Given I have undertaken a return trip to Dubai in three days (technically between Tuesday and Thursday - don't ask!) you would have thought I would have had enough thinking or talking about the airline sector. But musing about numbers from easyJet (EZJ) from Tuesday is no chore…
It was only last month when I last talked about the stock, noting that 'easyJet shares are still in play to gain further altitude with my target remaining a low teens share price (say 1300p) before I have a think about the stock again'. That was after the pre-close trading update. On Tuesday we had the publication of the full year numbers. Total revenue increased by 8.3% to just under £6.4 billion, aided by a 10% increase in capacity, an increased contribution from the relatively newly acquired Tegel base in Berlin and self-help initiatives including strikes by peers BA (IAG) and Ryanair (RYA). Yes, the load factor decreased by 1.4 percentage points to 91.5% but at least passenger revenue per head has started to grow again in the latter half of the financial year just finished. And note how key inputs such as energy prices have started to go down.
However the earlier in the year difficult trading, the operationally geared nature of the airline business and a 10% rise in capacity did mean that not only will expected capacity growth for FY20 be at the lower end of historic guidance of between 3% and 8% per year but for the year to September just finished, basic headline earnings per share decreased to 88.7p (2018 – 118.3p). It also meant that, using the company's 50% dividend payout formula, the proposed dividend fell to 43.9p (2018 – 58.6p). At today's share price this is barely a 3% dividend yield.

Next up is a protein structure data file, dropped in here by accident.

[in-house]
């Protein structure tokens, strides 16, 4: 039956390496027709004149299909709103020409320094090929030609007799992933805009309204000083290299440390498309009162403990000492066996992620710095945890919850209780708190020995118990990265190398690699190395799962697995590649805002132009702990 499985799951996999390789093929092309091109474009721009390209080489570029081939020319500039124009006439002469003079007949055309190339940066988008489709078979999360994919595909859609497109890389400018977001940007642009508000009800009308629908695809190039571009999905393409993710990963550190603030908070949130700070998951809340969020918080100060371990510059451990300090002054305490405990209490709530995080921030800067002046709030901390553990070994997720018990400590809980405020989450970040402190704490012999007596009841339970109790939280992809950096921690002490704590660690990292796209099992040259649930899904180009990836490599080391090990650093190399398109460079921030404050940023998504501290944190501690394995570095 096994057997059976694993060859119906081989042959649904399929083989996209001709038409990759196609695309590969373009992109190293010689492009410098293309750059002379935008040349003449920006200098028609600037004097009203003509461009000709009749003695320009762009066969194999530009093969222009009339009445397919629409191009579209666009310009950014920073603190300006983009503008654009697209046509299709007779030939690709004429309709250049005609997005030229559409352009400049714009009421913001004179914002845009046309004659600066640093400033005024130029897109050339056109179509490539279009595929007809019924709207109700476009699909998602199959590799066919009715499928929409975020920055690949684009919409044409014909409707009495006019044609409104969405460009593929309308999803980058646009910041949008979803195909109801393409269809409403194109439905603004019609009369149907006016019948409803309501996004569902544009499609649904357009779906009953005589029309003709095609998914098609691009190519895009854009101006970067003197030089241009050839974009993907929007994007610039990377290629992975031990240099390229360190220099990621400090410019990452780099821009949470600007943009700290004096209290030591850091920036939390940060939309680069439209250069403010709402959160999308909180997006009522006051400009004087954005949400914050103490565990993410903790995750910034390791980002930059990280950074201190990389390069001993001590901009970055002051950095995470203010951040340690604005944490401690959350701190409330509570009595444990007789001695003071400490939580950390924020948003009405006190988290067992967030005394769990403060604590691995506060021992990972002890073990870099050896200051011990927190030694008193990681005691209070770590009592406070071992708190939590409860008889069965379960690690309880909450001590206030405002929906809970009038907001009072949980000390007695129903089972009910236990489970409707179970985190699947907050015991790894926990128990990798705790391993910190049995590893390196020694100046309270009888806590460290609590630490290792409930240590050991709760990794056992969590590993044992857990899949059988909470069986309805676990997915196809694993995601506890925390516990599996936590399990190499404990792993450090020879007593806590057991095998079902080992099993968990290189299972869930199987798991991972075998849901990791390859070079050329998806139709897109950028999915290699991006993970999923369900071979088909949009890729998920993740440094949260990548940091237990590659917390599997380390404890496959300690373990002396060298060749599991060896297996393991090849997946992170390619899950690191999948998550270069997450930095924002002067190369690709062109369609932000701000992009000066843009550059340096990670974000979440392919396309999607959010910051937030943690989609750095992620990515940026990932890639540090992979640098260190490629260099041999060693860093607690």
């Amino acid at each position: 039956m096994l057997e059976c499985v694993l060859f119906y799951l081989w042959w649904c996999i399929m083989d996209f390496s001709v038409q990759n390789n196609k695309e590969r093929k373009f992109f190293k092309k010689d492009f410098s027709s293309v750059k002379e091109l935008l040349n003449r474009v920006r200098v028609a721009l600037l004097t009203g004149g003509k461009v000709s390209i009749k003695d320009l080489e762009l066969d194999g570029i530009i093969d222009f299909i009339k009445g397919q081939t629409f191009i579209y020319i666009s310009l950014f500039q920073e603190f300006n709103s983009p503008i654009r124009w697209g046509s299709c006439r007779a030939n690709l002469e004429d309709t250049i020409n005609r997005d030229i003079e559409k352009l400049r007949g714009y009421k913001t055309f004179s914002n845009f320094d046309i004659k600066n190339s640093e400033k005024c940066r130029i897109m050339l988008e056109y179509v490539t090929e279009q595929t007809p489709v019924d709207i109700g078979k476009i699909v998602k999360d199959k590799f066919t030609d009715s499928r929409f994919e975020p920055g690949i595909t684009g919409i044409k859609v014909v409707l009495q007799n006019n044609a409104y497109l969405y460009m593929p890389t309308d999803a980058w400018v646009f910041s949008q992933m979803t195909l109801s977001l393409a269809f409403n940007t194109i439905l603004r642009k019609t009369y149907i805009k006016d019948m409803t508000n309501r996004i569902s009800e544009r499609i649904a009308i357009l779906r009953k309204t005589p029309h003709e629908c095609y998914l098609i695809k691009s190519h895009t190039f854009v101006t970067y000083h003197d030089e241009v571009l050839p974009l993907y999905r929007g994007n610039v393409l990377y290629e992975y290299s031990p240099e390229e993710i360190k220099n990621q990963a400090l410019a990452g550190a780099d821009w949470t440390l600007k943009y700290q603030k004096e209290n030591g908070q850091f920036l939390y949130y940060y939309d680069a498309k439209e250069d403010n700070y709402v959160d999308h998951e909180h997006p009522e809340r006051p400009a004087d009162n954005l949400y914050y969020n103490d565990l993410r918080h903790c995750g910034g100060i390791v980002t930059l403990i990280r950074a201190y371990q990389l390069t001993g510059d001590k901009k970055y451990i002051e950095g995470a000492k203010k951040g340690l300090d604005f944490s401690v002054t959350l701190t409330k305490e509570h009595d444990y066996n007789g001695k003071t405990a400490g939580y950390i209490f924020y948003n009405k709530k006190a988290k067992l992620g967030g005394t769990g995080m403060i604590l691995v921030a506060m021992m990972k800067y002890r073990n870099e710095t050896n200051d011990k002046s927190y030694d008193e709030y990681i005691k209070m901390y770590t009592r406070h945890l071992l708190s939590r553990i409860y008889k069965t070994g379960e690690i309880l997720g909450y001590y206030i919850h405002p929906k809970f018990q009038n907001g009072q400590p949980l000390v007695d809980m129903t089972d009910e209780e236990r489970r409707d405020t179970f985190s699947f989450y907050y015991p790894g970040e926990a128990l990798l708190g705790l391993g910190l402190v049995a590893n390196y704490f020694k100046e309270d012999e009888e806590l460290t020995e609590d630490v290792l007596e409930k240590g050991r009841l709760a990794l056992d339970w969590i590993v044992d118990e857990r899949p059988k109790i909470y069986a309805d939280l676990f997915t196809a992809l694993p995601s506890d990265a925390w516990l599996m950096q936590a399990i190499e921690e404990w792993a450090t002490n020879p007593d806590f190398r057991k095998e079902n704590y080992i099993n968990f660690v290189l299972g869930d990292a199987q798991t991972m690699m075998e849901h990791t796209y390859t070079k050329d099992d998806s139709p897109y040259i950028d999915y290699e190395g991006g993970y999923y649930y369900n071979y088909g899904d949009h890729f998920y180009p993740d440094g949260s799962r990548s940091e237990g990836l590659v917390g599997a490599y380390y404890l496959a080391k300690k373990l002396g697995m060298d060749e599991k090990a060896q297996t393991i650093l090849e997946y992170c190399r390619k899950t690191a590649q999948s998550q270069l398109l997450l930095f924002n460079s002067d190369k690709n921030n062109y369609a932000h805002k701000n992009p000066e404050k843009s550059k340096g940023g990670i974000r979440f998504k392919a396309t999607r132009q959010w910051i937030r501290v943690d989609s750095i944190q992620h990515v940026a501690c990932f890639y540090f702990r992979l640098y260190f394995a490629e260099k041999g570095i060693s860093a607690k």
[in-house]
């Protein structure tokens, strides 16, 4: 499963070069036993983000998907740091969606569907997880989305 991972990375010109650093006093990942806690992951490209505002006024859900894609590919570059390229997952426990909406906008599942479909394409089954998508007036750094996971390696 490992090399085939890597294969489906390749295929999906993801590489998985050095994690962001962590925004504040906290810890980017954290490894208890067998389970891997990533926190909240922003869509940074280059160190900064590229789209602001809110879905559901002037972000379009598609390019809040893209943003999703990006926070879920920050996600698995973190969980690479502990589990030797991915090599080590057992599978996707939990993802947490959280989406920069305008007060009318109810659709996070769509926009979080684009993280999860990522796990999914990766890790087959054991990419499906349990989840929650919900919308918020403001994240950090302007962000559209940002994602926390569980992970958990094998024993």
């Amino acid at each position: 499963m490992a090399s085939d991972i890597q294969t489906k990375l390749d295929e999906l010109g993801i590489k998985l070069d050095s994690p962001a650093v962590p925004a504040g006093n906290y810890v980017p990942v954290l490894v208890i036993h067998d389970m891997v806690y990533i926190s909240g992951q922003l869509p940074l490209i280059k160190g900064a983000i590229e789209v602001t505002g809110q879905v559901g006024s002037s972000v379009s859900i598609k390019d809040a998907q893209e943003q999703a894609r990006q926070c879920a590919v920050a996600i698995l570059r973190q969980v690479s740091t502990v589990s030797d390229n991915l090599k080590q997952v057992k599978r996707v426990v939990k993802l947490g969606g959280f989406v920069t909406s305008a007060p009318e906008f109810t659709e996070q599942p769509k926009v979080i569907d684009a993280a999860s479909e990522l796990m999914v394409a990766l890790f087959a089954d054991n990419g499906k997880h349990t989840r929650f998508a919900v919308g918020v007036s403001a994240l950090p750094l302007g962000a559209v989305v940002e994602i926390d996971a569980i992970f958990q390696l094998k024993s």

But at a certain level this shows how far the share has risen up since my earlier assertions of a 5%+ dividend hope. I applaud all its hopes to be the first major airline to operate net-zero carbon flights by offsetting carbon emissions from fuel used on flights and - post the collapse of Thomas Cook - it is relaunching its package holiday bookings with a focus on flexibility in flights and tailored holidays, but the reality is the key overhang remains any Brexit related disruption or a fall in the average consumer's propensity to take cheap flights. On the Brexit question, correctly the fear factor is much reduced and, with the company back to a mid-teens earnings multiple, it is time for me to go to a more neutral position too, even if the balance sheet remains in good order. So take profits in easyJet and spend them if you wish on a flight. As for me, my feet are staying firmly planted on the ground for at least the rest of the year.
Filed under: easyJet, Quindell fraud, Malcolm Stacey, Corero, ShareProphets podcast, Chris Bailey
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